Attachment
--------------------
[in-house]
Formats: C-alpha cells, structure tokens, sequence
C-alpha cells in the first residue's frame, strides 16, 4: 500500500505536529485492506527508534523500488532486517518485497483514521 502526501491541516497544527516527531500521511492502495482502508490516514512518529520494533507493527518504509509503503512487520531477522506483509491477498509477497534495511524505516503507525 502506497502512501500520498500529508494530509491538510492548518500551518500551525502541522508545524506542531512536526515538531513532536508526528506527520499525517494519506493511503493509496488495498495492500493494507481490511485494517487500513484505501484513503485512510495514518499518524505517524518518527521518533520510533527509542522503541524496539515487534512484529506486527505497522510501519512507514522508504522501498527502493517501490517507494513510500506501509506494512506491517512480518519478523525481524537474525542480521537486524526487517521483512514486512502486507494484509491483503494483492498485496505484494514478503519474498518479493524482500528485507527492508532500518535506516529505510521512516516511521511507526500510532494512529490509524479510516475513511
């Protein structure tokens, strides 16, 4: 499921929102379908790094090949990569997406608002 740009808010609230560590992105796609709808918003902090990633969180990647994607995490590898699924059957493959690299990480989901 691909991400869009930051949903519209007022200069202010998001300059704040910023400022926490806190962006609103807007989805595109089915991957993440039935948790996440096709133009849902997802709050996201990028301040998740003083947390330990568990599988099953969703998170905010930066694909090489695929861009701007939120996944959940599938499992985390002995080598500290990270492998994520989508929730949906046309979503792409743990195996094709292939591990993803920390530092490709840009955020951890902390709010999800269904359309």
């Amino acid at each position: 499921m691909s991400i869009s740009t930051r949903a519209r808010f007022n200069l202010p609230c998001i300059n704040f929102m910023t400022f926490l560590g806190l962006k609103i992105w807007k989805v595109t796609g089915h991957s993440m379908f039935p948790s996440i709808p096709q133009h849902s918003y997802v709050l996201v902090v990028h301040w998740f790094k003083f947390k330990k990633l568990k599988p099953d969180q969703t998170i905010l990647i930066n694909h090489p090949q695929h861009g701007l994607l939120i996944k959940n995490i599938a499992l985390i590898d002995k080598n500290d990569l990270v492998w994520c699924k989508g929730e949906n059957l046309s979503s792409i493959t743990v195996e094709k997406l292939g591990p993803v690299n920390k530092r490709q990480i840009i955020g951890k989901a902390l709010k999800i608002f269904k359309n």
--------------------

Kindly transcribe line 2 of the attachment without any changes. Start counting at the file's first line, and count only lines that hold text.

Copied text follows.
Formats: C-alpha cells, structure tokens, sequence